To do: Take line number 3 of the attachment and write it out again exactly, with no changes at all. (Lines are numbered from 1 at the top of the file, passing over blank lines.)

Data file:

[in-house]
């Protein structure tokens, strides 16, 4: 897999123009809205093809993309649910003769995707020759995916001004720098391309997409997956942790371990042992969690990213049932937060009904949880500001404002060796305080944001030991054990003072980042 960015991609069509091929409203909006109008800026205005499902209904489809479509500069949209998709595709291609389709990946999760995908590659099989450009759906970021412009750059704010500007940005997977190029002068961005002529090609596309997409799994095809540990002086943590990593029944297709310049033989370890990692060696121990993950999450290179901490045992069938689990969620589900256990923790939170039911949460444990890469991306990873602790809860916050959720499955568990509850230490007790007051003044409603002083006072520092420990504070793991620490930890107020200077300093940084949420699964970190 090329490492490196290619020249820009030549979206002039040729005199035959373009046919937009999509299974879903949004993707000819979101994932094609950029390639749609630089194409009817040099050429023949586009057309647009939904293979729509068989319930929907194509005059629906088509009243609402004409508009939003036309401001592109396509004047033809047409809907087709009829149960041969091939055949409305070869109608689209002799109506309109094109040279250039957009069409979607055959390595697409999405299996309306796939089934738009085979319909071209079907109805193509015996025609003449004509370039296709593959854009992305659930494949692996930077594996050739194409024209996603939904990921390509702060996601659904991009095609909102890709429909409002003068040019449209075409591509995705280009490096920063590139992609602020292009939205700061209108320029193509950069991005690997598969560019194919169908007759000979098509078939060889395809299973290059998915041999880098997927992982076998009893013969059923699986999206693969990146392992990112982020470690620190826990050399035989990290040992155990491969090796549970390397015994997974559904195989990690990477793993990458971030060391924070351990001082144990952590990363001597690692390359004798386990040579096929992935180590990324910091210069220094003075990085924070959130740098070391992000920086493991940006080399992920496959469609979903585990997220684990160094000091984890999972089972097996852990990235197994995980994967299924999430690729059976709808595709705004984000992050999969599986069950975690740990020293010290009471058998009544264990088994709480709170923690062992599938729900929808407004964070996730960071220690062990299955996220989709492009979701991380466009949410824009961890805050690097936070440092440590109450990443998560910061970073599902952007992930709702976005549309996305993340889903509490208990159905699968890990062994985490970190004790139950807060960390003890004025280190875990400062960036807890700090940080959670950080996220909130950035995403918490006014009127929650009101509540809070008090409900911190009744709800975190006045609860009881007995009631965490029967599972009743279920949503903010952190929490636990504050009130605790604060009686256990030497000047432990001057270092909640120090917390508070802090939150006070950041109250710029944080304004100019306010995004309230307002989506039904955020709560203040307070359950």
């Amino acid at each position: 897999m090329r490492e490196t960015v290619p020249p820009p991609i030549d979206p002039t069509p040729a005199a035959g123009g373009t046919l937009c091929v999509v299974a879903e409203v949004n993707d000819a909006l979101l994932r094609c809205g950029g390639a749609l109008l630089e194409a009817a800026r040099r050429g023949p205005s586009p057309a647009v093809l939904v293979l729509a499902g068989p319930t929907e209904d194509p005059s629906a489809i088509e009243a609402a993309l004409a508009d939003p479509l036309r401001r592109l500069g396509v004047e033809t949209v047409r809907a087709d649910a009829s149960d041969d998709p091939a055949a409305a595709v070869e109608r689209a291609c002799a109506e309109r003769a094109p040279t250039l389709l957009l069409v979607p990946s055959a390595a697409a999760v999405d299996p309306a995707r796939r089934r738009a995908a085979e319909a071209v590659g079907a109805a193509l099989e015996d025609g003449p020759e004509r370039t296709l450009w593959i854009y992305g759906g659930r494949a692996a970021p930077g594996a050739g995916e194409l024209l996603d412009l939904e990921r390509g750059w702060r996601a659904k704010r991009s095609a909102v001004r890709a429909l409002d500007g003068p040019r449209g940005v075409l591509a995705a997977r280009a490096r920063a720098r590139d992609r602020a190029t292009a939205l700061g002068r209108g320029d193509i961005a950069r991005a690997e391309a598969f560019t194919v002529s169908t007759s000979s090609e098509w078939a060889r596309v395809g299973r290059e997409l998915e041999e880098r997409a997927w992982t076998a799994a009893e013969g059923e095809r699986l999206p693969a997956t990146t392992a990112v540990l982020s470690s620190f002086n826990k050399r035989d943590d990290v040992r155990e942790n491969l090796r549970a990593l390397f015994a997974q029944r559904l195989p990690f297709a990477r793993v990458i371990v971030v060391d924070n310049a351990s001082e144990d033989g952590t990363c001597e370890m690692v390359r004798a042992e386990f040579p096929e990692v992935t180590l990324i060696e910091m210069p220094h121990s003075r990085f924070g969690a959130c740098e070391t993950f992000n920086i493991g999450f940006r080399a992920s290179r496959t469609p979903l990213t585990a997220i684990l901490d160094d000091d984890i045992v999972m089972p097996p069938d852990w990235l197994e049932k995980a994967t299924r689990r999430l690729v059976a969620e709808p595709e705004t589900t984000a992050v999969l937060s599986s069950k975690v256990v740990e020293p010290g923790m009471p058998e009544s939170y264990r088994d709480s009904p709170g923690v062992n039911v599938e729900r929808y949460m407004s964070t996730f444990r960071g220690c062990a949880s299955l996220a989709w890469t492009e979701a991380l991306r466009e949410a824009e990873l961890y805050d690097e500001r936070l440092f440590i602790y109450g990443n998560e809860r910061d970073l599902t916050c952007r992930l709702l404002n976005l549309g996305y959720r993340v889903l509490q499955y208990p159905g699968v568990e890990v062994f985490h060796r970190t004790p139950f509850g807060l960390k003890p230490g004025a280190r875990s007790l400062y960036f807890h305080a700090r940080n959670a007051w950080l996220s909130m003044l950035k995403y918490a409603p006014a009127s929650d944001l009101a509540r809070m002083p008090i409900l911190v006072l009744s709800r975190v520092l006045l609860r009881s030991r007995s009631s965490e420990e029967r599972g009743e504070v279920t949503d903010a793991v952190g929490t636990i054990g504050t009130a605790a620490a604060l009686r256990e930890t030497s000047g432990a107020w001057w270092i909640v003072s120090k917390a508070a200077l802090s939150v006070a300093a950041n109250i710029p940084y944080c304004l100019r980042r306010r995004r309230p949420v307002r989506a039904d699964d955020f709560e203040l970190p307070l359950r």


């Amino acid at each position: 897999m090329r490492e490196t960015v290619p020249p820009p991609i030549d979206p002039t069509p040729a005199a035959g123009g373009t046919l937009c091929v999509v299974a879903e409203v949004n993707d000819a909006l979101l994932r094609c809205g950029g390639a749609l109008l630089e194409a009817a800026r040099r050429g023949p205005s586009p057309a647009v093809l939904v293979l729509a499902g068989p319930t929907e209904d194509p005059s629906a489809i088509e009243a609402a993309l004409a508009d939003p479509l036309r401001r592109l500069g396509v004047e033809t949209v047409r809907a087709d649910a009829s149960d041969d998709p091939a055949a409305a595709v070869e109608r689209a291609c002799a109506e309109r003769a094109p040279t250039l389709l957009l069409v979607p990946s055959a390595a697409a999760v999405d299996p309306a995707r796939r089934r738009a995908a085979e319909a071209v590659g079907a109805a193509l099989e015996d025609g003449p020759e004509r370039t296709l450009w593959i854009y992305g759906g659930r494949a692996a970021p930077g594996a050739g995916e194409l024209l996603d412009l939904e990921r390509g750059w702060r996601a659904k704010r991009s095609a909102v001004r890709a429909l409002d500007g003068p040019r449209g940005v075409l591509a995705a997977r280009a490096r920063a720098r590139d992609r602020a190029t292009a939205l700061g002068r209108g320029d193509i961005a950069r991005a690997e391309a598969f560019t194919v002529s169908t007759s000979s090609e098509w078939a060889r596309v395809g299973r290059e997409l998915e041999e880098r997409a997927w992982t076998a799994a009893e013969g059923e095809r699986l999206p693969a997956t990146t392992a990112v540990l982020s470690s620190f002086n826990k050399r035989d943590d990290v040992r155990e942790n491969l090796r549970a990593l390397f015994a997974q029944r559904l195989p990690f297709a990477r793993v990458i371990v971030v060391d924070n310049a351990s001082e144990d033989g952590t990363c001597e370890m690692v390359r004798a042992e386990f040579p096929e990692v992935t180590l990324i060696e910091m210069p220094h121990s003075r990085f924070g969690a959130c740098e070391t993950f992000n920086i493991g999450f940006r080399a992920s290179r496959t469609p979903l990213t585990a997220i684990l901490d160094d000091d984890i045992v999972m089972p097996p069938d852990w990235l197994e049932k995980a994967t299924r689990r999430l690729v059976a969620e709808p595709e705004t589900t984000a992050v999969l937060s599986s069950k975690v256990v740990e020293p010290g923790m009471p058998e009544s939170y264990r088994d709480s009904p709170g923690v062992n039911v599938e729900r929808y949460m407004s964070t996730f444990r960071g220690c062990a949880s299955l996220a989709w890469t492009e979701a991380l991306r466009e949410a824009e990873l961890y805050d690097e500001r936070l440092f440590i602790y109450g990443n998560e809860r910061d970073l599902t916050c952007r992930l709702l404002n976005l549309g996305y959720r993340v889903l509490q499955y208990p159905g699968v568990e890990v062994f985490h060796r970190t004790p139950f509850g807060l960390k003890p230490g004025a280190r875990s007790l400062y960036f807890h305080a700090r940080n959670a007051w950080l996220s909130m003044l950035k995403y918490a409603p006014a009127s929650d944001l009101a509540r809070m002083p008090i409900l911190v006072l009744s709800r975190v520092l006045l609860r009881s030991r007995s009631s965490e420990e029967r599972g009743e504070v279920t949503d903010a793991v952190g929490t636990i054990g504050t009130a605790a620490a604060l009686r256990e930890t030497s000047g432990a107020w001057w270092i909640v003072s120090k917390a508070a200077l802090s939150v006070a300093a950041n109250i710029p940084y944080c304004l100019r980042r306010r995004r309230p949420v307002r989506a039904d699964d955020f709560e203040l970190p307070l359950r």